Creative director Bruno Sialelli delved into the house archives for a collection that nodded to Ancient Egypt, as well as the Art Deco style of the interwar years, when Jeanne Lanvin was at the height of her influence. Here, five key takeaways from the collection.
Ancient Egypt was on the moodboard
Jeanne Lanvin’s 1920s gowns epitomized Art Deco style, but the motifs that define the movement were shaped thousands of years before in Ancient Egypt – a world that fascinated the couturier. “I find time patterns very interesting to observe,” Sialelli tells Vogue. “Discovering that Jeanne Lanvin was an Egyptophile, and that she traveled to Egypt at a time of big archeological discoveries, made a lot of sense to me in how Egypt informed the Art Deco movement.” These links were explored in the jewelry in particular – worthy of Cleopatra herself.
But there were futuristic influences, too
There was also more than a hint of sci-fi to the collection, a reflection of the graphic, modern feel Sialelli recognizes in cultural depictions of Egypt. He was among the millions of viewers captivated by Denis Villeneuve’s Dune remake, starring Zendaya and Timothée Chalamet. He was musing on the sci-fi epic – and rewatching David Lynch’s 1984 original – while his fall/winter 2022 collection was in the works, as well as both Cecil B DeMille and Joseph L Mankiewicz’s versions of Cleopatra.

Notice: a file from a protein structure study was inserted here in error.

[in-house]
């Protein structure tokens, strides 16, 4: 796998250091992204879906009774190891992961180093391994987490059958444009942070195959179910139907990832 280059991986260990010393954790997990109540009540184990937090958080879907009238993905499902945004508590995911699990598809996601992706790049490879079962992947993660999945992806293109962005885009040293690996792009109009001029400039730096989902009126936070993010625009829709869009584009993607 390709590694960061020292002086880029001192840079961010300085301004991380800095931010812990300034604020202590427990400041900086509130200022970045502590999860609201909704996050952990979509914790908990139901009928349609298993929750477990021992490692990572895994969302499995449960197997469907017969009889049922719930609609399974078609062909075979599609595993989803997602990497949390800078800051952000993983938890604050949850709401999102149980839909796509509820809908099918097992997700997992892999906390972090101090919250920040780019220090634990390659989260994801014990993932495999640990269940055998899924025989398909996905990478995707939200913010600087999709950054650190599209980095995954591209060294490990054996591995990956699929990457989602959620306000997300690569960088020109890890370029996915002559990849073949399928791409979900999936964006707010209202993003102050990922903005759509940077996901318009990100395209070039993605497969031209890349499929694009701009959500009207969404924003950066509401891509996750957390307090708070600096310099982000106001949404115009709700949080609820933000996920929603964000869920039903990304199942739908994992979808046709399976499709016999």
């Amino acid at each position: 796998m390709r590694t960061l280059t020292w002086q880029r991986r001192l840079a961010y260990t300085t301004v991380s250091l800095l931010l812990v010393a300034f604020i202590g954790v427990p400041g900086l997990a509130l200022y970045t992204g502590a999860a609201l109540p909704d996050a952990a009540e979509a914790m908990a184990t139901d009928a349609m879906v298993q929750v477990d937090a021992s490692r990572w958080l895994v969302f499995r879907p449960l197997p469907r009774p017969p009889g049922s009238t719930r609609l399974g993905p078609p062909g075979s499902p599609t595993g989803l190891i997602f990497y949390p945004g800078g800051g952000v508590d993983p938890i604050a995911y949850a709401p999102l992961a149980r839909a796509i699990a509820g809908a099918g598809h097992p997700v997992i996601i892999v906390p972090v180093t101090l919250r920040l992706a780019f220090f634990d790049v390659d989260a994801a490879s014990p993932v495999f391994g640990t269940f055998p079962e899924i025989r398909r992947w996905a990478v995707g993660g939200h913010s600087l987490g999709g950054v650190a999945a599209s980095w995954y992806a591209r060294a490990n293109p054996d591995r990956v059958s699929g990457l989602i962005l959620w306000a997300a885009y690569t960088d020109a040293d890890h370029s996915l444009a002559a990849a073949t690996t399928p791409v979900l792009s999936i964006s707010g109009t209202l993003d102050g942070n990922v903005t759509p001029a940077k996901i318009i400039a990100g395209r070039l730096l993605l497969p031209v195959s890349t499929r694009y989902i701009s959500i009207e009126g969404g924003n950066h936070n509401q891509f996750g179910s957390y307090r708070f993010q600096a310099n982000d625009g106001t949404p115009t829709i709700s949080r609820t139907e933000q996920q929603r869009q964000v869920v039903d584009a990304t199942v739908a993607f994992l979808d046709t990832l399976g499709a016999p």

A standout look was all about power
A little bit like Cleopatra, or Madame Lanvin herself, the collection was created with a powerful woman in mind. Look 20 in particular holds special resonance for Sialelli. The dress “calls for desire and attraction, and at the same time it creates a distance in between the wearer and the viewer”, he says. The spiky textured embroidery could mean “don’t touch me” or “respect me”, according to the creative director. “I love the power it gives to a woman – being attractive, but in control of her own physicality.”
It honored house heritage
Lanvin remains about understated opulence
For Sialelli, the Lanvin woman is sophisticated, but edgy too – and always with a dash of humor. “She has this effortless sense of glamour and understated opulence,” he says. “She embraces her feminist and her power with a certain elegance.”
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Originally published on Vogue.co.uk